Advocate says N.B.'s gender-identity policy violates children's rights


Child and youth advocate Kelly Lamrock says changes to a gender-identity policy for the New Brunswick school system violate the provincial Human Rights Act, the Education Act and children's charter rights.

In June, Education Minister Bill Hogan said he changed Policy 713 on sexual orientation and gender identity to make it mandatory to deny a request from a child under 16 to use a specific name or pronoun unless parents consent.

After a review of the policy, Lamrock said Tuesday that parents do have a right to guide their children.

But the revised policy grants parents an effective "veto" on their child's identity until they're 16, and that violates children's rights to privacy, equality and accommodation, said Lamrock, who is a lawyer and former education minister.

He said children's rights can't be ignored and have to be measured against parental rights.

"The parents do not have the right to a state apparatus to force their child to live by their values," he said in a news conference.

Premier Blaine Higgs said later that he plans to read the report over the coming days.

"I'm sure at the end of it all there's a role for parents in raising their kids in every aspect," he said. "Maybe there's something in [the report] that will help us move along, but my belief in the role of parents is certainly as it has always been."

Lamrock recommended that staff verbally respect all students' pronouns without need for parental consent if they're in Grade 6 or higher.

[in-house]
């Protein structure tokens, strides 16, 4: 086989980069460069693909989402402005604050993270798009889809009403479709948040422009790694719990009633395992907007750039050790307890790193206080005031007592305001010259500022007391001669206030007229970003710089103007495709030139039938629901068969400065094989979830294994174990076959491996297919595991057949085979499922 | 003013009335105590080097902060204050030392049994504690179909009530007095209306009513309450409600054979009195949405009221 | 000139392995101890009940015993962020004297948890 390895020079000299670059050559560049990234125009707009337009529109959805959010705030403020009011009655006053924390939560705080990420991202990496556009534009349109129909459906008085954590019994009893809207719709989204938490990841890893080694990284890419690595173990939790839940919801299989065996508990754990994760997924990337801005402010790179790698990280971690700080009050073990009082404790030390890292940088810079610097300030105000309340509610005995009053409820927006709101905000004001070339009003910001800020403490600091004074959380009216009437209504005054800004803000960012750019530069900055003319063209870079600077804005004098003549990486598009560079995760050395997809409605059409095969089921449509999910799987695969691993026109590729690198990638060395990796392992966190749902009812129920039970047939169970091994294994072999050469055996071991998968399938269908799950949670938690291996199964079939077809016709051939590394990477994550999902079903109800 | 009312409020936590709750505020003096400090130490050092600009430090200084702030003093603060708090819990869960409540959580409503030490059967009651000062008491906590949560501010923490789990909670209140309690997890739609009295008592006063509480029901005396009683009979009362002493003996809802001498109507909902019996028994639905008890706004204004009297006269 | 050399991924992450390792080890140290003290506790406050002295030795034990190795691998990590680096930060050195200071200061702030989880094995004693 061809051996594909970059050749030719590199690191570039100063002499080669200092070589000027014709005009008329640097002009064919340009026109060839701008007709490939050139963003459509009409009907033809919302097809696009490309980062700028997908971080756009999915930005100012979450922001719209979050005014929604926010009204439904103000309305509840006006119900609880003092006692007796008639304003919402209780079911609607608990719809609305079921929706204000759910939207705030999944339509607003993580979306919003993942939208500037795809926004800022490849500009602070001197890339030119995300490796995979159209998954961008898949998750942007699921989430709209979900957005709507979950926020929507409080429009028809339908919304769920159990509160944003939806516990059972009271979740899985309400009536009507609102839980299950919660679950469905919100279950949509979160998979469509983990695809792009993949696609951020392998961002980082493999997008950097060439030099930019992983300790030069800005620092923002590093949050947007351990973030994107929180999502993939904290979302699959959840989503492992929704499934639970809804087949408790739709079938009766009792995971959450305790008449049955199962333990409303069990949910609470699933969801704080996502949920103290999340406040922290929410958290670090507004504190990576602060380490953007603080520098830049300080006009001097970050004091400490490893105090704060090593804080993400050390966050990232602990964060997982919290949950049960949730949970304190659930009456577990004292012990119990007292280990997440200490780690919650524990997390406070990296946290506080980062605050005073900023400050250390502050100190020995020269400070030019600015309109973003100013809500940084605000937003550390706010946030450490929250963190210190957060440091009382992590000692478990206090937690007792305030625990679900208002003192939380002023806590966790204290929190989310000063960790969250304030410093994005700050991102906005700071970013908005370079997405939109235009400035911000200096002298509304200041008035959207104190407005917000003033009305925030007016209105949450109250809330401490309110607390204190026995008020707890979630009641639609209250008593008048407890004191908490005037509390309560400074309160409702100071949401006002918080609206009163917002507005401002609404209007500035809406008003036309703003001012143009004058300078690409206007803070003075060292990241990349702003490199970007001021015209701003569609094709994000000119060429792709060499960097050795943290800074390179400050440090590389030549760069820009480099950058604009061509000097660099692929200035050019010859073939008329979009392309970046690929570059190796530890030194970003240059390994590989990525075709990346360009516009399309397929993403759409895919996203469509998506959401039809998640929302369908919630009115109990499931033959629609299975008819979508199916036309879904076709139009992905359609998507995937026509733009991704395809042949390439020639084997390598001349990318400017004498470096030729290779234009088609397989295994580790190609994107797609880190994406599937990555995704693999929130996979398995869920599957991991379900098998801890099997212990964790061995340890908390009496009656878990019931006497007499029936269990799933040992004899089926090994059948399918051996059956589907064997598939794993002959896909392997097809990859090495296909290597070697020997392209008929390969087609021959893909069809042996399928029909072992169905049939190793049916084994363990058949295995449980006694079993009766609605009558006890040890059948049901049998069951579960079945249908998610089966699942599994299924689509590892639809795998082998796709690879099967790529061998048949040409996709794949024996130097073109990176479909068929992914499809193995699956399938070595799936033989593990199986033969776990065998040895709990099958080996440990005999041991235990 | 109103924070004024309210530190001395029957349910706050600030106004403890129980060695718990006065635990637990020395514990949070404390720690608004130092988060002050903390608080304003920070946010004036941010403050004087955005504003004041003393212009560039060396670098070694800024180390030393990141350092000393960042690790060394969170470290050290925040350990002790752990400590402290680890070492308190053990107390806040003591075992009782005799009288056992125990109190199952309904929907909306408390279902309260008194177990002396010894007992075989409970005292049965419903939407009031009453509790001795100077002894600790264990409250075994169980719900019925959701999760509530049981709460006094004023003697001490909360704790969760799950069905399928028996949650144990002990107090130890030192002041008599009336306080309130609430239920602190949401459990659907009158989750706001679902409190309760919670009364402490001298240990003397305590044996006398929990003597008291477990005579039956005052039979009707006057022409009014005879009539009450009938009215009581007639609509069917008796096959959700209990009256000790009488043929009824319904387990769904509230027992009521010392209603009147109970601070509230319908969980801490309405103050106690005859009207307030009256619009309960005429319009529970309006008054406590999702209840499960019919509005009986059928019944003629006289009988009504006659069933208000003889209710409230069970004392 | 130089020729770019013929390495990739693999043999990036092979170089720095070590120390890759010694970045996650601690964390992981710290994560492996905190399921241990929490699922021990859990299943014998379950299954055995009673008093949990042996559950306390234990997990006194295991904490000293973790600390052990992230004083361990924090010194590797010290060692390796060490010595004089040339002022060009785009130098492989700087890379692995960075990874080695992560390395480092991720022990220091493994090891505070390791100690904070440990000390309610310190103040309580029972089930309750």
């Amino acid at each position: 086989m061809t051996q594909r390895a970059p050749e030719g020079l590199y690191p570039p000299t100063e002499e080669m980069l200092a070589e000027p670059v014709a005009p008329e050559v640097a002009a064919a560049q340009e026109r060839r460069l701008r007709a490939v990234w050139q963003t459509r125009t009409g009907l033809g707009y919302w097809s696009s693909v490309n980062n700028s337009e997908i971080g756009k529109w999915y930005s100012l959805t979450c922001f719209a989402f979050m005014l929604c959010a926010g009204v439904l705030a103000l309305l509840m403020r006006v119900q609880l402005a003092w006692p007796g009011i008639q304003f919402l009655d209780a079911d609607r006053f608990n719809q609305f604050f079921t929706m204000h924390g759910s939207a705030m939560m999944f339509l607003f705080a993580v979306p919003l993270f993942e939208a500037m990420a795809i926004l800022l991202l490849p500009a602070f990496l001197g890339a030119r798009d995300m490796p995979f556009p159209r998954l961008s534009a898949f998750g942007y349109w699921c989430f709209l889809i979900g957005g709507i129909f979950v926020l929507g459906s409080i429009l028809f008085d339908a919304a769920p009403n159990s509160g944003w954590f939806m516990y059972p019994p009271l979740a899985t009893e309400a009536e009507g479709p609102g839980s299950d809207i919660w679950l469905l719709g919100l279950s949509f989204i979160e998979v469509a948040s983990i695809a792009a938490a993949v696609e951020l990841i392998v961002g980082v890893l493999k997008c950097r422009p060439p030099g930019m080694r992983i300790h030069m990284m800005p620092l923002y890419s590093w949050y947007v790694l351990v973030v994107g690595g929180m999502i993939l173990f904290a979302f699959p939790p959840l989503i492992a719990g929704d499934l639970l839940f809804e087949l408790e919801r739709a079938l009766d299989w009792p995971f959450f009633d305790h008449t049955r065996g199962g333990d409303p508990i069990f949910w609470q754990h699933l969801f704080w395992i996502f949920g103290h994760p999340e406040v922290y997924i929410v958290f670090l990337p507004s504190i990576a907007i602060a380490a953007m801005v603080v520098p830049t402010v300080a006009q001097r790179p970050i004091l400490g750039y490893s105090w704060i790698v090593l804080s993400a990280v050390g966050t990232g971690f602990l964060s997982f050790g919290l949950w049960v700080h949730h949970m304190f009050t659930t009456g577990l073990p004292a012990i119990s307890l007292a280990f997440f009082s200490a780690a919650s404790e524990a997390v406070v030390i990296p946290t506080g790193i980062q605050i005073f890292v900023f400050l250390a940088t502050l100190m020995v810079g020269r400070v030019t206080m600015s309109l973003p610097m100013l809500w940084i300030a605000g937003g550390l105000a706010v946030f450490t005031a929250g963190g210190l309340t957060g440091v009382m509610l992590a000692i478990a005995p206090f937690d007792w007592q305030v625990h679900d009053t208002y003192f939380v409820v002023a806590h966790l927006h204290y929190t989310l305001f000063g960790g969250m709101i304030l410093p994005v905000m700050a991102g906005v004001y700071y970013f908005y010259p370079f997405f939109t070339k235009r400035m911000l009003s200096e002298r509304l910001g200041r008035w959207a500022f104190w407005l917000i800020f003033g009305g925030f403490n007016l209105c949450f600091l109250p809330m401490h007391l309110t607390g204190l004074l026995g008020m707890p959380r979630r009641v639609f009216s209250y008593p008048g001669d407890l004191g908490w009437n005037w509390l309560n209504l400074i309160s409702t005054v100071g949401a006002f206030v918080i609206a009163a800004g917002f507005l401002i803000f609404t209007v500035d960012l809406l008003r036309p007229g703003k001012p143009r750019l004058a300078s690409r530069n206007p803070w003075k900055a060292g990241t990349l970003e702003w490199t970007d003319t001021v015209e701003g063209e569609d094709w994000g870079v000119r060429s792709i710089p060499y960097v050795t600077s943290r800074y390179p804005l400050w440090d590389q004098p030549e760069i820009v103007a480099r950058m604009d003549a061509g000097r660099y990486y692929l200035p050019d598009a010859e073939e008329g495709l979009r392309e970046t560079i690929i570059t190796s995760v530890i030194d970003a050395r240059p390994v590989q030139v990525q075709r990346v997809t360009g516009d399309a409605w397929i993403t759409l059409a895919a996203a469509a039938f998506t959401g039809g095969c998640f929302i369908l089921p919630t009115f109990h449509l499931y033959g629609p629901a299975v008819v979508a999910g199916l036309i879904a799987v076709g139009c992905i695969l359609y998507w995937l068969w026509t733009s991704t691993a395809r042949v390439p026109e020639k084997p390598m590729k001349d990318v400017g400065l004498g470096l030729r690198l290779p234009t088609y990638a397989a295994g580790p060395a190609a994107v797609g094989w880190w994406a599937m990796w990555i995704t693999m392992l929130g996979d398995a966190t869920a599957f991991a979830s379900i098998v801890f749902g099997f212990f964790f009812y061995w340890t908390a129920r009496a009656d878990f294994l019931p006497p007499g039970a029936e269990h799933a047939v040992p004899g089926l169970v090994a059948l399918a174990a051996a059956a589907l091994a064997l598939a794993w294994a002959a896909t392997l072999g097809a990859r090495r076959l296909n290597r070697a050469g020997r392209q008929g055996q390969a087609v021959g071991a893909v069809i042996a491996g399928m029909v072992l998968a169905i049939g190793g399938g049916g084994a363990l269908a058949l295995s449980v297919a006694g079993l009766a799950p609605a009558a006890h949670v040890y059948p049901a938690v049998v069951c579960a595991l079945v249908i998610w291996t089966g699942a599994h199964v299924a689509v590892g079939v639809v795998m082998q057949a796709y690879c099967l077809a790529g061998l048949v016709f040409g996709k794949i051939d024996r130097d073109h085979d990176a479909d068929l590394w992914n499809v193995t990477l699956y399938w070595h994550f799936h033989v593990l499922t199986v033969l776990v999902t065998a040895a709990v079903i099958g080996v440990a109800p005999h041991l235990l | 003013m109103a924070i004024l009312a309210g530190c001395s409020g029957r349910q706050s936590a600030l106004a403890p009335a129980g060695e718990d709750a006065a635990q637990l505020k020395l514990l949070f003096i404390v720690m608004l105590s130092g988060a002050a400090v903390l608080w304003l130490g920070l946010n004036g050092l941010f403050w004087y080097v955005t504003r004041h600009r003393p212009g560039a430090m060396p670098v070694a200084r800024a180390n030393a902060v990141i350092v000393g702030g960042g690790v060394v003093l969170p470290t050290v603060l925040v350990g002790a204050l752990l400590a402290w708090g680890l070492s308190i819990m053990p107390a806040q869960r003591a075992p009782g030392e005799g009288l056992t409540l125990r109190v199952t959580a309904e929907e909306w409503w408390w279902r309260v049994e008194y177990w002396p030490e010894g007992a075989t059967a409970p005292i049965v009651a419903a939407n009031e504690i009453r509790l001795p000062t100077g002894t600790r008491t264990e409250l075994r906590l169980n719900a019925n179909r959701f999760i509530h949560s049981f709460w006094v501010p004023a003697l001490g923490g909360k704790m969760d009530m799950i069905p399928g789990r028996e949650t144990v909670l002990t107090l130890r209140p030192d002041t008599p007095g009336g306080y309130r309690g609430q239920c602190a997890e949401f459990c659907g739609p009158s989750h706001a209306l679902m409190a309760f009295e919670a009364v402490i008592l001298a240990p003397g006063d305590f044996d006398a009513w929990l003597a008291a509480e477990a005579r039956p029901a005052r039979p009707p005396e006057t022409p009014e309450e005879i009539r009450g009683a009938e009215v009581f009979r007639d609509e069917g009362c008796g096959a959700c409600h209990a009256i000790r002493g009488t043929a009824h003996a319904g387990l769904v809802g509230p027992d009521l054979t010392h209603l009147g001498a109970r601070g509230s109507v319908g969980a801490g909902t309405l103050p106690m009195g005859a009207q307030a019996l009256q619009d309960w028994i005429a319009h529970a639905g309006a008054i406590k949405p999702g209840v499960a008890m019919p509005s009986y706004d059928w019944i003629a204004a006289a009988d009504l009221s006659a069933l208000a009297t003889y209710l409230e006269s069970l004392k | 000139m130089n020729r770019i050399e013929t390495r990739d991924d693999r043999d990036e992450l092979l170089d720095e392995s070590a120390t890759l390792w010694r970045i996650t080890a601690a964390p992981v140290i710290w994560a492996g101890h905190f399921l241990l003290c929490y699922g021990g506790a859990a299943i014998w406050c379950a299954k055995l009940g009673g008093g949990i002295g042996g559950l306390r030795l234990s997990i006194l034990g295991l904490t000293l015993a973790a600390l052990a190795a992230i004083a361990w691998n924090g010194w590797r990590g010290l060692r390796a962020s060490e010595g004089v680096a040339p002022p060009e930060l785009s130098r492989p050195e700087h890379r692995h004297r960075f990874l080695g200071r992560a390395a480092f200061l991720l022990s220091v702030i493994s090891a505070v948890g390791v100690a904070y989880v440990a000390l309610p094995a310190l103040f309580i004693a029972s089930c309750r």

He suggested that if children under Grade 6 request an informal name or pronoun change, it should be up to the principal to decide if the child has enough capacity to make that decision. The principal could make a plan to help the child connect to their parents, and could consult mental health professionals if in doubt, Lamrock recommends.

Changes to official records, such as report cards, for kids under 16 have always required parental consent, and Lamrock did not recommend changes to that rule.

Lamrock's recommendations are not binding, so there's no guarantee the province will change the policy as he suggested. However, he said his recommendations can provide more certainty for district education councils making their own comprehensive policies.

Hogan previously said provincial policies take precedence, but Lamrock disagrees in this case, saying Hogan's policy is vague and unclear.

"Provincial policies takes precedence where provincial policy is clear," he said. "Where a policy is vague, the districts can fill in the details.

Lamrock wrote that parents do have a right to be able to guide their children in a manner appropriate to the child's age, maturity and development. The current policy, however, in attempting to maintain parental rights, places too many limits on children's rights, he said.